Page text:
President Trump’s son-in-law Jared Kushner has volunteered to speak with the Senate Intelligence Committee, a White House official said Monday, for the congressional investigation into Russian efforts to meddle with the 2016 U.S. election.
The official explained that he has volunteered to speak with lawmakers because of his role as the official primary point of contact between Trump administration officials and foreign governments.
The committee confirmed that Kushner will meet with its members as part of the ongoing investigation into Russia. It would not confirm when the meeting will occur.
The New York Times first reported Monday that the Senate panel wants to question Kushner in its probe, which also involves possible ties or coordination between Mr. Trump’s associates and Russian officials. The White House Counsel’s office had been informed that the Intelligence Committee wanted to question Kushner about meetings he arranged with the Russian ambassador to the U.S., Sergey Kislyak, the report said.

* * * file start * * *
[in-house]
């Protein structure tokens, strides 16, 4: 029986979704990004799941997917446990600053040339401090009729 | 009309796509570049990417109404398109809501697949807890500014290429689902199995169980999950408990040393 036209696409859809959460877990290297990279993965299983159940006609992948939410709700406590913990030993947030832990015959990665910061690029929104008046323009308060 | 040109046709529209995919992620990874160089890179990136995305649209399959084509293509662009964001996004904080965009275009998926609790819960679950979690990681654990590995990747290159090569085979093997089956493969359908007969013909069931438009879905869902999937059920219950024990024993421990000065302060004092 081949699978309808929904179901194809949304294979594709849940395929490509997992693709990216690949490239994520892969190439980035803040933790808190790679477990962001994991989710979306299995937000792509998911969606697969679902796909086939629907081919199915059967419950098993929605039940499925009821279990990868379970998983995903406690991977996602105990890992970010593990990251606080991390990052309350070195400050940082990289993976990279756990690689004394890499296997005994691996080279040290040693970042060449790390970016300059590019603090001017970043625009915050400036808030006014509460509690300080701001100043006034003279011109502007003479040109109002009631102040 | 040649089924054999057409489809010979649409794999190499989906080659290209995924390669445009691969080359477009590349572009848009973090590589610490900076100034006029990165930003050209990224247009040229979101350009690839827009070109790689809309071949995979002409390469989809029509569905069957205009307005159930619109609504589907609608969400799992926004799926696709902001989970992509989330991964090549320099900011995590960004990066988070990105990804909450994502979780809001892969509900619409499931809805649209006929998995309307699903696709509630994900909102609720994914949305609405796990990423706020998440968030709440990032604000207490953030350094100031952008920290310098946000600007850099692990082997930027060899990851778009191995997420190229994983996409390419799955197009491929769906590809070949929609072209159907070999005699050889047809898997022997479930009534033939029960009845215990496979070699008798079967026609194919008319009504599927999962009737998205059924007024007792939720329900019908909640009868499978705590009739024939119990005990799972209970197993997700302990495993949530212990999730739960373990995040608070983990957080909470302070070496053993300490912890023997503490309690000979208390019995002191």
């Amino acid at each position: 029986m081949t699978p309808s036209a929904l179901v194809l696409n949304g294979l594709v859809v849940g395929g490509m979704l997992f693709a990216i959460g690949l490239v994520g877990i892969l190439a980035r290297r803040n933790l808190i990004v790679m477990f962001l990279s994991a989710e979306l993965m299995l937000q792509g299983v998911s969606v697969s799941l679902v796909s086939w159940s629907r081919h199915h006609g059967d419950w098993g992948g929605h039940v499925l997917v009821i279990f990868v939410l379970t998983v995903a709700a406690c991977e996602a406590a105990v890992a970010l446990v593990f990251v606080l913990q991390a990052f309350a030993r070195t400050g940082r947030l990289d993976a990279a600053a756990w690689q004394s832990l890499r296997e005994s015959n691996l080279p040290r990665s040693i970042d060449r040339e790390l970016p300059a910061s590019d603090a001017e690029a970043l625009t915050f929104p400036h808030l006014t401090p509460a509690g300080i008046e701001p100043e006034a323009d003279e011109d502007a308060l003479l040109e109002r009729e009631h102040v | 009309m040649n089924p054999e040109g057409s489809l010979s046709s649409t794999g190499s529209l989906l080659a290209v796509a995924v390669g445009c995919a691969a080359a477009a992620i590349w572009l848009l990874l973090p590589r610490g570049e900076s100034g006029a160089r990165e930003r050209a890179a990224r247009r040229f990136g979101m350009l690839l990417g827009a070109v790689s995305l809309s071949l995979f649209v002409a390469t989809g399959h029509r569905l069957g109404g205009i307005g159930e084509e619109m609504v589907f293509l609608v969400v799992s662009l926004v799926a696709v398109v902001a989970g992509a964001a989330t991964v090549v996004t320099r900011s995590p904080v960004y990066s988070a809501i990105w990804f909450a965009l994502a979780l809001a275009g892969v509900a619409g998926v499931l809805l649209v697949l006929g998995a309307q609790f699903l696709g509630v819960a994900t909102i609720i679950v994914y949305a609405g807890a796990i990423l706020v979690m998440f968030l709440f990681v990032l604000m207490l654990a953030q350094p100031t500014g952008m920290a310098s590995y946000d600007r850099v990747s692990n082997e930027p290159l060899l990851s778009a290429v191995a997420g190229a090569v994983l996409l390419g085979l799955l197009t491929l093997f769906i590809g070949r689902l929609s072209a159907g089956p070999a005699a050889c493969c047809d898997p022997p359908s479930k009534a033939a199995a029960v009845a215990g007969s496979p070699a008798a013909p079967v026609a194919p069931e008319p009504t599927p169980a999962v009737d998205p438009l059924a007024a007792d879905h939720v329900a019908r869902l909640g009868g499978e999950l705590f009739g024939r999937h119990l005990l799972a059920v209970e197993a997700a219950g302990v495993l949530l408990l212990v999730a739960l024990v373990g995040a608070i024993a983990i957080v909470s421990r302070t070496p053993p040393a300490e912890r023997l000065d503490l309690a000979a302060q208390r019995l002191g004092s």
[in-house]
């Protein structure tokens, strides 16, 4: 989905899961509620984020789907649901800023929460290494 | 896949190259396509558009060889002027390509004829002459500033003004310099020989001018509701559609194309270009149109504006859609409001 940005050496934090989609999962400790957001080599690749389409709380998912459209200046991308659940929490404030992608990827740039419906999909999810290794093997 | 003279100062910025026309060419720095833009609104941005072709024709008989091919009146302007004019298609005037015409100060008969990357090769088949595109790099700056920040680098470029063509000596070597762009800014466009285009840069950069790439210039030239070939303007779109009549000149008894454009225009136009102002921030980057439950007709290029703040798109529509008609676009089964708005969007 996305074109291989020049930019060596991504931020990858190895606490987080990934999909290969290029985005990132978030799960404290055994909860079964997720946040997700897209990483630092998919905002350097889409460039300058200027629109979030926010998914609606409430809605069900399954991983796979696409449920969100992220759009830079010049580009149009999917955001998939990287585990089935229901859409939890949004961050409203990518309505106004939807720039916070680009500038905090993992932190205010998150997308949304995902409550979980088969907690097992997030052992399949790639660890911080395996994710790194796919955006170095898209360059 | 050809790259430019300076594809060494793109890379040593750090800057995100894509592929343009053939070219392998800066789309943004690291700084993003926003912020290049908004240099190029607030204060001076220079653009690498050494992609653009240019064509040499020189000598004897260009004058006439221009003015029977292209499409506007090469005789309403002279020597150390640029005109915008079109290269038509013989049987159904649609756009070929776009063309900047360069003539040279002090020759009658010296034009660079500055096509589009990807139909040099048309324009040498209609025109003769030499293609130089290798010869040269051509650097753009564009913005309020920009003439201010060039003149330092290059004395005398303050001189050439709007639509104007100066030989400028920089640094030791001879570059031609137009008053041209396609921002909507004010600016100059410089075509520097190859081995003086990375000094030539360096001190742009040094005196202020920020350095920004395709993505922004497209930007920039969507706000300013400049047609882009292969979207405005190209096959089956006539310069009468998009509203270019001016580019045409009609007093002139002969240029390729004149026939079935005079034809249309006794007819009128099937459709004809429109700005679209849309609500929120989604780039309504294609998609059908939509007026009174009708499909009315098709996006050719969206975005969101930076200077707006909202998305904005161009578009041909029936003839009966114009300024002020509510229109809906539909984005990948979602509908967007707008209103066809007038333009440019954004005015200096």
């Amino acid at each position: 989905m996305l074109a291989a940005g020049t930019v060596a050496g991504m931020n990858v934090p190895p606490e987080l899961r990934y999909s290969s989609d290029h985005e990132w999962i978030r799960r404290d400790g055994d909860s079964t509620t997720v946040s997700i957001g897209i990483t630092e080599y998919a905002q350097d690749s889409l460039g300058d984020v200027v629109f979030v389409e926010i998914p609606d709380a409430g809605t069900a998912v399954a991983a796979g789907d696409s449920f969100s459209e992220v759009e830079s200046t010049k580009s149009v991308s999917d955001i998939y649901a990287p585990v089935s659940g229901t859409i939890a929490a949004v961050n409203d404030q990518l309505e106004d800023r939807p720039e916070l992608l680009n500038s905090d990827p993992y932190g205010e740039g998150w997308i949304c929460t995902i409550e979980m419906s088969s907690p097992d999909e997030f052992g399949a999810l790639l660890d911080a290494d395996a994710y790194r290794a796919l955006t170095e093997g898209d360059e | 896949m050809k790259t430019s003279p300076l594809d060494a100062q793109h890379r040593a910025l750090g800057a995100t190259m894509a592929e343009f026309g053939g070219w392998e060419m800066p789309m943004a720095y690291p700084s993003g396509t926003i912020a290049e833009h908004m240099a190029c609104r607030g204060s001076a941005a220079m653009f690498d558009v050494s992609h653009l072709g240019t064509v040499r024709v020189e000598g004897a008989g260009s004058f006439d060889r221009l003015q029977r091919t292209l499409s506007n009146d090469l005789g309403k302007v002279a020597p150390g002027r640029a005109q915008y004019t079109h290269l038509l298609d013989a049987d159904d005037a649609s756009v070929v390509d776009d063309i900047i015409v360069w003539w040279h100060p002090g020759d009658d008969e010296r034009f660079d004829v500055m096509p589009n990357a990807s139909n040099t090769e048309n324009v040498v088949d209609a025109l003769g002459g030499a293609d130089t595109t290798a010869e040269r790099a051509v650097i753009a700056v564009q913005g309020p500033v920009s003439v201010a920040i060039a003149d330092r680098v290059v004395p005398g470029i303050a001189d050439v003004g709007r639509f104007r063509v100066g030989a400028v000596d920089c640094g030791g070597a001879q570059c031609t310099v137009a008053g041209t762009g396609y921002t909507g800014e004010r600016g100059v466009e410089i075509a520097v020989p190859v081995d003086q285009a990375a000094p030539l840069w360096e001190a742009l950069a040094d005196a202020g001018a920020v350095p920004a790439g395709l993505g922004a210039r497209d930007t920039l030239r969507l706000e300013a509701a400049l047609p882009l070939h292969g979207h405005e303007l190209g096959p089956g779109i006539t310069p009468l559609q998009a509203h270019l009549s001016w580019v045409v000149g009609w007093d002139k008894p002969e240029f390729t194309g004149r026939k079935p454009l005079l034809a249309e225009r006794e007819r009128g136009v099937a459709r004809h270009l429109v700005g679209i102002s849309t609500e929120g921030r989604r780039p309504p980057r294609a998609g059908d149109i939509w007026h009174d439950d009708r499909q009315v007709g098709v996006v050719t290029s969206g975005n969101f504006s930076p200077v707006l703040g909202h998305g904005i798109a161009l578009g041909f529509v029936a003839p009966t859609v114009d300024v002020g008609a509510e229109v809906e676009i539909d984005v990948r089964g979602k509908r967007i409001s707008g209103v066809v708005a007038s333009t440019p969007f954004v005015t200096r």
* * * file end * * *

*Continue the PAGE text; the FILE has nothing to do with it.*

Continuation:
This comes after FBI Director James Comey told the House Intelligence Committee in public testimony last week that the bureau is running an investigation into possible connections or coordination between Trump associates and the Russian government.
After that hearing, its chairman, Rep. Devin Nunes, R-California, revealed to reporters last week that it’s possible that Trump’s personal communications might have been picked up by the intelligence community through “incidental collection.” He said that the intelligence community collected information about members of the Trump transition team on numerous occasions, the information was widely disseminated, and there was additional unmasking of these names. Nunes added that the surveillance had nothing to do with Russia, the investigation into Russian meddling in the election or the Trump transition itself.
The panel’s top Democrat, Rep. Adam Schiff, D-California, said in an interview later in the day that there is now “more than circumstantial evidence” that Trump associates colluded with the Russians to interfere in the U.S. election.
CBS News’ Jillian Hughes and John Nolen contributed to this report.